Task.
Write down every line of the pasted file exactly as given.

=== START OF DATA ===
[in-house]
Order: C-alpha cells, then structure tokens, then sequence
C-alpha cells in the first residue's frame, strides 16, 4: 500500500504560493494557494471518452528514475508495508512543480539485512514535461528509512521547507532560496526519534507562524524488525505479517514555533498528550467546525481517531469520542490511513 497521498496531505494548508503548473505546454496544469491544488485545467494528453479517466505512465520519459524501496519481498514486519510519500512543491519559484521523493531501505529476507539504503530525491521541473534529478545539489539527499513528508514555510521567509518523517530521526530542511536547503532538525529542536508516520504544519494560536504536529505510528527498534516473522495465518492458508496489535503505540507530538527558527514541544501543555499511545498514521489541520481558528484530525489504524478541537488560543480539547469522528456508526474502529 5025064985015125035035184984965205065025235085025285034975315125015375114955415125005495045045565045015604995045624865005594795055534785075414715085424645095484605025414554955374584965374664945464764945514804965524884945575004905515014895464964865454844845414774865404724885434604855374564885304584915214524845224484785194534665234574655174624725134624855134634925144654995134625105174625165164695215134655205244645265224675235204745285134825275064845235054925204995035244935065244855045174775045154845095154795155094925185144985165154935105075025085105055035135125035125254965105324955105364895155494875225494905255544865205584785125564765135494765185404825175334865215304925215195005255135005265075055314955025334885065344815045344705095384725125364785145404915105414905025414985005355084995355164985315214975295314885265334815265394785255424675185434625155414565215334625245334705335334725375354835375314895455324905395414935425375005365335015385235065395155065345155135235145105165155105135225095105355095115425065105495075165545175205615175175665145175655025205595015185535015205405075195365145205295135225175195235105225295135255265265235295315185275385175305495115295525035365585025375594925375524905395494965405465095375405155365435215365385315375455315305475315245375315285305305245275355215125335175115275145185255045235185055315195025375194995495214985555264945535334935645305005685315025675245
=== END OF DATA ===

[in-house]
Order: C-alpha cells, then structure tokens, then sequence
C-alpha cells in the first residue's frame, strides 16, 4: 500500500504560493494557494471518452528514475508495508512543480539485512514535461528509512521547507532560496526519534507562524524488525505479517514555533498528550467546525481517531469520542490511513 497521498496531505494548508503548473505546454496544469491544488485545467494528453479517466505512465520519459524501496519481498514486519510519500512543491519559484521523493531501505529476507539504503530525491521541473534529478545539489539527499513528508514555510521567509518523517530521526530542511536547503532538525529542536508516520504544519494560536504536529505510528527498534516473522495465518492458508496489535503505540507530538527558527514541544501543555499511545498514521489541520481558528484530525489504524478541537488560543480539547469522528456508526474502529 5025064985015125035035184984965205065025235085025285034975315125015375114955415125005495045045565045015604995045624865005594795055534785075414715085424645095484605025414554955374584965374664945464764945514804965524884945575004905515014895464964865454844845414774865404724885434604855374564885304584915214524845224484785194534665234574655174624725134624855134634925144654995134625105174625165164695215134655205244645265224675235204745285134825275064845235054925204995035244935065244855045174775045154845095154795155094925185144985165154935105075025085105055035135125035125254965105324955105364895155494875225494905255544865205584785125564765135494765185404825175334865215304925215195005255135005265075055314955025334885065344815045344705095384725125364785145404915105414905025414985005355084995355164985315214975295314885265334815265394785255424675185434625155414565215334625245334705335334725375354835375314895455324905395414935425375005365335015385235065395155065345155135235145105165155105135225095105355095115425065105495075165545175205615175175665145175655025205595015185535015205405075195365145205295135225175195235105225295135255265265235295315185275385175305495115295525035365585025375594925375524905395494965405465095375405155365435215365385315375455315305475315245375315285305305245275355215125335175115275145185255045235185055315195025375194995495214985555264945535334935645305005685315025675245